Bloomberg: Buffett Rule is just 'theatrics'

New York City Mayor Michael Bloomberg criticized the president’s push to raise taxes on wealthy Americans, calling the so-called Buffett Rule “theatrics.”

“I think it's not fair to say that wealthy people don't pay their fair share. They pay a much higher percentage of income. They have a higher rate than people who make less,” Bloomberg said on NBC’s Meet the Press on Sunday.

“The Buffett thing is theatrics. If Warren made his money from ordinary income rather than capital gains, his tax rate would be a lot higher than his secretaries. And in fact a very small percentage of people in this country pay a big chunk of the taxes,” he added.

Bloomberg said that tax increases should be borne by all. “If you are going to raise taxes, you are going to have to raise taxes on everybody. I would suggest 2 percent or 3 percent on everybody,” proposed Bloomberg. “For the average person that's $150. For the wealthy, it's a lot of money. But that's the only way you're going to get something through Congress.”

The so-called “Buffett Rule” which is guiding the president’s tax policies says that millionaires should not pay a lower percentage of their income on taxes than middle class Americans. The principle is named after billionaire investor Warren Buffett who has long pushed for higher taxes on the wealthy. Like Buffett, Mayor Bloomberg, the owner of Bloomberg L.P., is a billionaire.

The Buffett Rule has led to criticism from Republicans. Rep. Paul Ryan (R-Wis.) labelled it “class warfare” and many GOP lawmakers, led by Sen. John Cornyn (Texas) have called for Warren Buffett to make public his own tax returns.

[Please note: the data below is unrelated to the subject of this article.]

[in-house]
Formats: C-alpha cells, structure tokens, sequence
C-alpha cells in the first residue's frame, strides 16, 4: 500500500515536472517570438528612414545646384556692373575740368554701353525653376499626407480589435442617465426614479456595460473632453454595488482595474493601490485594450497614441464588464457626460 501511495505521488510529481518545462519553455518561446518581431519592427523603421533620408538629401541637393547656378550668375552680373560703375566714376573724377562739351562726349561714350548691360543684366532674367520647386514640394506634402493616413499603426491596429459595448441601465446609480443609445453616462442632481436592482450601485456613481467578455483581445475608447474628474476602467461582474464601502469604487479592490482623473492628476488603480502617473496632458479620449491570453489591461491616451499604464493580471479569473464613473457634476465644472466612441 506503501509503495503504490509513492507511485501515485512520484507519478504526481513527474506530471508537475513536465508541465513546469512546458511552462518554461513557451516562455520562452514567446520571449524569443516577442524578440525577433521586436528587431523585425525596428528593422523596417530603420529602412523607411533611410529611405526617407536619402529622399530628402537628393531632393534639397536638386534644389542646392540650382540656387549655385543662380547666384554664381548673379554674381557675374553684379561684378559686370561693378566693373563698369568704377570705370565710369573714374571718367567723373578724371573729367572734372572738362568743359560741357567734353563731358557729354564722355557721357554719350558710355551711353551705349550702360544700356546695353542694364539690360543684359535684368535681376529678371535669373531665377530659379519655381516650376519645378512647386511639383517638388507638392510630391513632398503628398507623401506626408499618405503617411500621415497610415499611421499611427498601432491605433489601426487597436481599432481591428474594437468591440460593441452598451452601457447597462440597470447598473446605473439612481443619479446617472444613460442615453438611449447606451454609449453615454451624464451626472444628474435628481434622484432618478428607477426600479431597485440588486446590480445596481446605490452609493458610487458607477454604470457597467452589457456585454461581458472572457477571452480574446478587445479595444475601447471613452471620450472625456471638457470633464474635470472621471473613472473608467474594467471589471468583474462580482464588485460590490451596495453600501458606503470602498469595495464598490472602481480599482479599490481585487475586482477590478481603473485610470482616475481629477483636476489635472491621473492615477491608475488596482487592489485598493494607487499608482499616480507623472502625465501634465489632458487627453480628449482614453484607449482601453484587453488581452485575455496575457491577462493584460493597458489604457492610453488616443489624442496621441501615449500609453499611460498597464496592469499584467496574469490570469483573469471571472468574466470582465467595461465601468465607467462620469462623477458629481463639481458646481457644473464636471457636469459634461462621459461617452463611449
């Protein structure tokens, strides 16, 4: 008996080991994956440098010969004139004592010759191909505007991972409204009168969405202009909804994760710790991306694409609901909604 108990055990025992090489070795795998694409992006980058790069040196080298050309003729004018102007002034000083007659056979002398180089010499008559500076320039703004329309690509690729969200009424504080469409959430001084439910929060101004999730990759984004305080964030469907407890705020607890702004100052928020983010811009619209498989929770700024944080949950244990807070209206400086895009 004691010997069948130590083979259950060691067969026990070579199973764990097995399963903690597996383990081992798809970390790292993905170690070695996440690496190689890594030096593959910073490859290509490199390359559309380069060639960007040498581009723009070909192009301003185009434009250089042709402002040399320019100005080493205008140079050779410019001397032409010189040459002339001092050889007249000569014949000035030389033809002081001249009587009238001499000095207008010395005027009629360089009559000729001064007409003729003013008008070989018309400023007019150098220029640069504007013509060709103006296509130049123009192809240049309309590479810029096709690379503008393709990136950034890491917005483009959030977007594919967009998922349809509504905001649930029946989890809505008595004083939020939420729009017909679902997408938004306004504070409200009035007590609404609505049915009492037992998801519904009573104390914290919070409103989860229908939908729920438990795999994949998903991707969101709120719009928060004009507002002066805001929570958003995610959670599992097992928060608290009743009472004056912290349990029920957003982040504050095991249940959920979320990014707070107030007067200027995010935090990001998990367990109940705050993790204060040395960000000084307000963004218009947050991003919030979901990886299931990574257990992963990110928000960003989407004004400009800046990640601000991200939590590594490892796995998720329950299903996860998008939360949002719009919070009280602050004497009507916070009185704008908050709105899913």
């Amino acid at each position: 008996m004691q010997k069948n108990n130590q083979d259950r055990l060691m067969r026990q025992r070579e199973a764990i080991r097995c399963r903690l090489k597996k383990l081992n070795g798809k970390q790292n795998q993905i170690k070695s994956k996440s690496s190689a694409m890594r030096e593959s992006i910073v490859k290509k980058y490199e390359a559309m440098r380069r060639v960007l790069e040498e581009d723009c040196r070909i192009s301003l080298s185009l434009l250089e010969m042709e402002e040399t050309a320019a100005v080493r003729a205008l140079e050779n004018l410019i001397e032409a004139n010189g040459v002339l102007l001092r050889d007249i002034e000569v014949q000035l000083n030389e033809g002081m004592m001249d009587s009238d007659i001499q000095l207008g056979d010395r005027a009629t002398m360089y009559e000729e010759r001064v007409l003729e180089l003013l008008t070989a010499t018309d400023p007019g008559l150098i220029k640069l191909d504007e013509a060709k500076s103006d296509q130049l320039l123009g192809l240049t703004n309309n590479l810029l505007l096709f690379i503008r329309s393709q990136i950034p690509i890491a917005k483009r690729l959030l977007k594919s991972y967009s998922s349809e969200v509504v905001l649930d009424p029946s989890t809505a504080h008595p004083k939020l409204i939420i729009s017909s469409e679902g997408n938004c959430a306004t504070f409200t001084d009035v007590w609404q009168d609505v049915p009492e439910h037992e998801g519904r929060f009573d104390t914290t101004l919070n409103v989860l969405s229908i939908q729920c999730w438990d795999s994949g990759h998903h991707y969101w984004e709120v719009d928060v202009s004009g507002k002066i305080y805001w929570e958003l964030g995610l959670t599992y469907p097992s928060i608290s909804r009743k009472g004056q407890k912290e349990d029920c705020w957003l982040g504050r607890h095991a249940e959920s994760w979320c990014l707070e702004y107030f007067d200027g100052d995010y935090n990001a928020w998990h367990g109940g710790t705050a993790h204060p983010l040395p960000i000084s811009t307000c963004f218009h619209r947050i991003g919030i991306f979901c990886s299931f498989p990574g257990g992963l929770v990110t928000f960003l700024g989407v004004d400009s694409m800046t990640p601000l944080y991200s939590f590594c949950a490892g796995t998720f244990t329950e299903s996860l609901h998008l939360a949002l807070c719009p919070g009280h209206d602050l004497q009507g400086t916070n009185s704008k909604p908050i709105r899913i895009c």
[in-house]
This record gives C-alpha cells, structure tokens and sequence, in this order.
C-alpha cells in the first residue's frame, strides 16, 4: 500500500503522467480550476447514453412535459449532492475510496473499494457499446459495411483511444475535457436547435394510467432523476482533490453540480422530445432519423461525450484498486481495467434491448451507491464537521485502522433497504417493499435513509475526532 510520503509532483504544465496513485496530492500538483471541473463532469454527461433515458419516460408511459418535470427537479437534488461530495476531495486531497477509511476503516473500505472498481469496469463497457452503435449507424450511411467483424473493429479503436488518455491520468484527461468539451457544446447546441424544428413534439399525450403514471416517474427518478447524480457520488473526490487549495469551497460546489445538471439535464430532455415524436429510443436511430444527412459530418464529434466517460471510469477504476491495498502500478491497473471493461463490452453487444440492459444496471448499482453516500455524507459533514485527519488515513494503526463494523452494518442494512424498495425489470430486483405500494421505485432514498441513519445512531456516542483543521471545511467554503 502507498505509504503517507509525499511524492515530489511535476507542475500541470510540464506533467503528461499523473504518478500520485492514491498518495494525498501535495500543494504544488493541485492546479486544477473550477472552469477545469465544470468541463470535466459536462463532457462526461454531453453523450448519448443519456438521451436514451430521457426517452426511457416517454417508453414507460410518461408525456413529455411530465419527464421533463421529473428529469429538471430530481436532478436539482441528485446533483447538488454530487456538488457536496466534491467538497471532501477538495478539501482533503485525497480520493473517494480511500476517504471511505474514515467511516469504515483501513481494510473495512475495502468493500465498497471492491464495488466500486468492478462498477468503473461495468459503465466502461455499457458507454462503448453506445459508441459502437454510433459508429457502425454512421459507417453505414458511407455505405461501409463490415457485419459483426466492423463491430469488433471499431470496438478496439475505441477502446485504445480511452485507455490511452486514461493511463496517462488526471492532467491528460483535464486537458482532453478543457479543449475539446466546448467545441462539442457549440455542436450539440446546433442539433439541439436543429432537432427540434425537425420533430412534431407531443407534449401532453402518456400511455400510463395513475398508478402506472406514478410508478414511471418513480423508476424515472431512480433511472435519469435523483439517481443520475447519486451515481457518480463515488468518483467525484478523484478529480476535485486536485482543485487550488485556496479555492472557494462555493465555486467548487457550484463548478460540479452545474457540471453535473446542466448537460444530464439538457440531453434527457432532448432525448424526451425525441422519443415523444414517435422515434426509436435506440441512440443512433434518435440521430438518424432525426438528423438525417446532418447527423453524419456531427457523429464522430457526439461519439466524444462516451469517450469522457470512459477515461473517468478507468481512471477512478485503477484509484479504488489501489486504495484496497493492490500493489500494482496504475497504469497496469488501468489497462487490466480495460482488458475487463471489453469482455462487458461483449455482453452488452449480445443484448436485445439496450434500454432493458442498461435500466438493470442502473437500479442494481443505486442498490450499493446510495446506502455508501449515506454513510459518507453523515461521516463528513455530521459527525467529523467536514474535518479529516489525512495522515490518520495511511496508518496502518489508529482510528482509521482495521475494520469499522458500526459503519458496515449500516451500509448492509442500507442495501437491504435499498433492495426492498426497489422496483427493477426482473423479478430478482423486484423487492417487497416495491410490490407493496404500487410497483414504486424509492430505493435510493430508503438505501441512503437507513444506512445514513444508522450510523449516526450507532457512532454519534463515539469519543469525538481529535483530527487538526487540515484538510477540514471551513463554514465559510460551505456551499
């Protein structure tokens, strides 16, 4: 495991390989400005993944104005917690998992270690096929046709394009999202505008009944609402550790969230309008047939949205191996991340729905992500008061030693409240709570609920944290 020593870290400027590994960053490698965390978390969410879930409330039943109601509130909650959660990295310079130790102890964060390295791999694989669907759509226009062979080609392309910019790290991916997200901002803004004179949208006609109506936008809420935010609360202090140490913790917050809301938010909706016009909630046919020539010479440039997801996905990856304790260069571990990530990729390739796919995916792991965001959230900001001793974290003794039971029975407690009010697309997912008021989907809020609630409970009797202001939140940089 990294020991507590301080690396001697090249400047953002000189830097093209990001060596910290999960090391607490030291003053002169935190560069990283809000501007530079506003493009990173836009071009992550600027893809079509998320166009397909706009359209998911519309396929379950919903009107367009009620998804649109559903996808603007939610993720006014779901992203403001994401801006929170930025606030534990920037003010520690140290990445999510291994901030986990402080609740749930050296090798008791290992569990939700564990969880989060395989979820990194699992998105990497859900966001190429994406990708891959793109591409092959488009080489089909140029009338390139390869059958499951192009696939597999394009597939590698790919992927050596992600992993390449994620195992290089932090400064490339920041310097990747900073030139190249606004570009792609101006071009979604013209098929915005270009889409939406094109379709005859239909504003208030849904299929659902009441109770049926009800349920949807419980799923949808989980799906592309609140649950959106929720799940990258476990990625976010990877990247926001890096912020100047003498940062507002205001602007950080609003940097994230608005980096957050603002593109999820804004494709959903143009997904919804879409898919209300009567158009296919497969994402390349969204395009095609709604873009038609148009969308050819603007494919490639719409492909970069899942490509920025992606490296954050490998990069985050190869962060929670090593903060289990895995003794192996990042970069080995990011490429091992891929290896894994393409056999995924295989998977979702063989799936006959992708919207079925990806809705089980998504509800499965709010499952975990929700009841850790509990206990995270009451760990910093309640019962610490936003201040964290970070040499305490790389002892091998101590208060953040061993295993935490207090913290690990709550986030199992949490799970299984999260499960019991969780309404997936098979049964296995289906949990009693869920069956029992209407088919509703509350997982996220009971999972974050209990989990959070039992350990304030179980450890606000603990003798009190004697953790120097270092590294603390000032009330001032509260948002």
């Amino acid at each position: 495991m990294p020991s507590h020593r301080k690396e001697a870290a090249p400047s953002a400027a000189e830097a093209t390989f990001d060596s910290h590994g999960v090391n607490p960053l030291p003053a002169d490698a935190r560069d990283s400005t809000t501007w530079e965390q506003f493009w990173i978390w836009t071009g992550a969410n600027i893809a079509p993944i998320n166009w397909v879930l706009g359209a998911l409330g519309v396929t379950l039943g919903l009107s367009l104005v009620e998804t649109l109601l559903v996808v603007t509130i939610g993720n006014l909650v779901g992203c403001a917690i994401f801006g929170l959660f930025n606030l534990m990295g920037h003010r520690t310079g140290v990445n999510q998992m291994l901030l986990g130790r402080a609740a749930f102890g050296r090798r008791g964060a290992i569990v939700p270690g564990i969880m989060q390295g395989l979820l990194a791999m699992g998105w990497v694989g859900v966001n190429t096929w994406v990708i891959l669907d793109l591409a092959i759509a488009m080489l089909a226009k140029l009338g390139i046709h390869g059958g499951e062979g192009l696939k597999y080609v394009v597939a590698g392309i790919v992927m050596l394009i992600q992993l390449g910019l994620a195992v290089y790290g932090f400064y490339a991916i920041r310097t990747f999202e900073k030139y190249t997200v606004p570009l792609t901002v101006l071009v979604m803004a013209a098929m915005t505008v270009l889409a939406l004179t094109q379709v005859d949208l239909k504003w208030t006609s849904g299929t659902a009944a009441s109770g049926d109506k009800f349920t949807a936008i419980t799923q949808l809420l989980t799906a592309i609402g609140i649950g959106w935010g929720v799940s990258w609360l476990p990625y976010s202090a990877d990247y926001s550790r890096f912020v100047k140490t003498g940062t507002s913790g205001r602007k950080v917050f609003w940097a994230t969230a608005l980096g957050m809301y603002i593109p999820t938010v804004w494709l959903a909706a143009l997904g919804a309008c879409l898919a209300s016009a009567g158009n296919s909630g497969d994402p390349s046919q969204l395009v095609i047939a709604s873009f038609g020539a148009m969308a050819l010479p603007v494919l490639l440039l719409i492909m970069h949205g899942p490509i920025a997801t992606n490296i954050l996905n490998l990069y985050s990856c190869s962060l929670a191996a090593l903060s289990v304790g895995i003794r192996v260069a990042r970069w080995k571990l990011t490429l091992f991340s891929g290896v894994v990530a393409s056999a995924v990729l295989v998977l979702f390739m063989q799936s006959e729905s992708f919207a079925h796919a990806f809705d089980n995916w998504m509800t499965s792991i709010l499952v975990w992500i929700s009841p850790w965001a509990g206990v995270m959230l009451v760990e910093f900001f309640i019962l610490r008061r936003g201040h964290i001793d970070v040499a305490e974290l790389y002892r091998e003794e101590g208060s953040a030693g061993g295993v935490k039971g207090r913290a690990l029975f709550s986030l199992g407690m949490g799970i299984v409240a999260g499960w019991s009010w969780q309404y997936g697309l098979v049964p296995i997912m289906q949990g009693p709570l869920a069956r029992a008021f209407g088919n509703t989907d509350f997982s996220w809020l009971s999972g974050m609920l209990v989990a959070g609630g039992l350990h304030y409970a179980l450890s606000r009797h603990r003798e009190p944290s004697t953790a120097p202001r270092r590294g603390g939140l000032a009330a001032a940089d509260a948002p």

“If he’s going to be the gold standard, so to speak, in terms of what our tax policy should be, yeah, let’s look at [his tax returns],” Cornyn told ABC News on Thursday.

“You have to take away some of the tax breaks from the wealthy and you have to cut back on some entitlements. Because unless we do all of these things, it just doesn't work,” said Bloomberg to NBC host David Gregory

“What's good theater and what's politics isn't necessarily good economic policy,” he said. “I think that it's more than a sound bite economic policy. And we should look at the real data is rather than just go and say one guy pays more than his secretary or doesn't.”

Bloomberg said consumers and businesses didn’t have “any confidence,” in part because of Washington "partisanship."

“We are a few days, a week away from shutting down the government, again. It spooked us a month ago. It's going to spook us now. People have no confidence that Washington, both sides of the aisle, both ends of Pennsylvania Avenue are coming together and trying to do what's right for the economy,” said Bloomberg.

Turning his attention to the 2012 race, Bloomberg said that New Jersey Gov. Chris Christie (R) would be a “credible, formidable candidate.”

“He's been a good governor in New Jersey. He's shaken things up in a state that's had problems that have gone on and on and on,” he said.

Reports Friday said the governor was reconsidering a run for president as Republican donors pressured him to enter the field.

Bloomberg who ran for reelection for mayor as an independent also downplayed the likelihood of a third-party candidacy in 2012.

“I've always thought a third party candidate is not a viable candidate and I'm certainly not going to be one,” he said.

Bloomberg said that despite the high unemployment rate, Obama was a “very viable candidate” and predicted “a real horserace here no matter who the Republican nominee is.”